TU Costa 5 Rivers

Master's student searching lake sediment for clues to Idaho's salmon past

Rachel Brinkley uses a fallen tree to reach a spot to collect a sediment sample from Hell Roaring Lake. Camden Kay photo.

Rachel Brinkley uses core samples to measure historic returns of Redfish Lake sockeye salmon

As a child, Rachel Brinkley’s family had a tradition of visiting a “secret” spot in Idaho to climb through tall willows and over fallen lodgepole pines for a chance to glimpse chinook salmon moving upstream to spawn. 

Brinkley watched from her father’s shoulders as the big “zombie-like” fish moved around the pool pushing and shoving while jostling for spawning space. Over the years the fish became harder to find.

“There were no fish in the hole one year, ‘low returns’ the next, then another and another year of grim returns,” she said. “Until eventually this traditional stop was no longer a part of our routine.”

Rachel Brinkley’s team heads out to collect a sediment sample at Little Redfish Lake. Mark Shapley photo.

Brinkley later learned the story of Lonesome Larry, a sockeye salmon that swam more than 900 miles from the Pacific Ocean to Redfish Lake in the Sawtooth Mountains only to find he was the only fish in a lake that once contained so many of his kind that it was named after them.

“Those events were formative in my understanding that there is a serious problem and left me wanting to do something to address the issues that are keeping them from returning,” Brinkley said. “I wanted to get involved in conservation and natural resources.”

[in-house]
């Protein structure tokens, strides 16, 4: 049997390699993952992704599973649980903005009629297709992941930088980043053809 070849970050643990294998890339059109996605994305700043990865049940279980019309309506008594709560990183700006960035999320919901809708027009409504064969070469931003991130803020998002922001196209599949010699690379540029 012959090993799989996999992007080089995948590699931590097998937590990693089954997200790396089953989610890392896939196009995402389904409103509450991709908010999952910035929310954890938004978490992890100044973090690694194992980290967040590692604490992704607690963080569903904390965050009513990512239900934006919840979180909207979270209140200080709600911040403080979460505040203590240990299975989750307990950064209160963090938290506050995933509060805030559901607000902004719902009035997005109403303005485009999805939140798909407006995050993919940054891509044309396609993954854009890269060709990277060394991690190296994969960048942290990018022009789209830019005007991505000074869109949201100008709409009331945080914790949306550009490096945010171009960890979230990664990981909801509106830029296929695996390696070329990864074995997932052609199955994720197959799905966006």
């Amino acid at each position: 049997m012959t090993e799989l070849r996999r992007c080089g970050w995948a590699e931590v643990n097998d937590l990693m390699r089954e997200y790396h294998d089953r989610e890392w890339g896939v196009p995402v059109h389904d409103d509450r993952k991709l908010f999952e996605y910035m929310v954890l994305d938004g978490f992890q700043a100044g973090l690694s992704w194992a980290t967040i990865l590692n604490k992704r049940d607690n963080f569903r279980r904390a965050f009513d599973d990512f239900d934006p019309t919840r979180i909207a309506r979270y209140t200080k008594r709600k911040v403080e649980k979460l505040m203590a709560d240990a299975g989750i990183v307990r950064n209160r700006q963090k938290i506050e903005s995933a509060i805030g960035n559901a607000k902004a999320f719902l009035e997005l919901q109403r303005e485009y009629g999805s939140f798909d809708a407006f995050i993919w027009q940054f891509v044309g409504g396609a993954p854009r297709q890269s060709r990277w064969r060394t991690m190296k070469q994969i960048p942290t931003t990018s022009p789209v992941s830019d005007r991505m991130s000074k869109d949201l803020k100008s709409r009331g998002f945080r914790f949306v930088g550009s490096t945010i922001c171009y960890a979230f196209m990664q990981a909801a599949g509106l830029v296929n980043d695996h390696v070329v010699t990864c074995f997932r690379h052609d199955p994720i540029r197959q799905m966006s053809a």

It is no surprise Brinkley ended up doing important sockeye research at Redfish Lake as a now nearly completed master’s degree candidate at Idaho State University. 

TU’s Costa 5 Rivers Club

During her first four years at ISU in Pocatello, Brinkley earned a bachelor’s degree in conservation biology. Then, while taking a fly-fishing class, she heard about Trout Unlimited’s Costa 5 Rivers college club program. She liked the idea of college students getting involved with conservation efforts and issues, so she started the first 5 Rivers club at ISU.

She found a natural relationship between the new TU club and the existing American Fisheries Society chapter already on the campus.

Camden Kay, a member of the Idaho State University TU Costa 5 River’s club, helped Rachel Brinkley conduct core sampling as part of her research.

“The two are largely intertwined,” she said. “We are primarily comprised of students who want careers in conservation or in fisheries biology.”

The 5 Rivers Club at ISU holds an annual river cleanup on the Portneuf River — with the exception of 2020 due to the pandemic. The group also ventures out on club fishing trips and hold an annual ice fishing tournament fundraiser on American Falls Reservoir. Many of the AFS chapter members working on research need help and 5 Rivers club members are excited to contribute.

“I’ve had a handful of 5 Rivers members come and help me collect data. I feel lucky to have been in a position where I hired some of them to help with field samples collection and data analysis,” Brinkley said.

The 5 Rivers Club and AFS chapter are also engaged on the advocacy side of native fish conservation. Together they are selling merchandise to support nonprofit groups with a priority to remove the four dams on the lower Snake River in Washington state.

The logo of Redd River Co., an effort to raise money in support bringing down the four dams on the Lower Snake.

How many sockeye?

Brinkley’s research focused on estimating the abundance of sockeye salmon that once used the Upper Salmon River watershed for spawning. She has been supported by ISU and the Shoshone-Bannock Tribes. Snake River sockeye salmon were listed as an endangered species in 1991, the year before Lonesome Larry made his sad trip to Redfish Lake. Researchers estimate the population has declined by 99 percent; making them species one of the most depleted salmon in the world. 

Brinkley uses a combination of geology, chemistry, hydrology and ecology as part of her research. Her main work is a based on using lake sediments to show how salmon runs have changed over the centuries — yes centuries— in response to pressures like human harvest, European settlement and the construction of dams and reservoirs.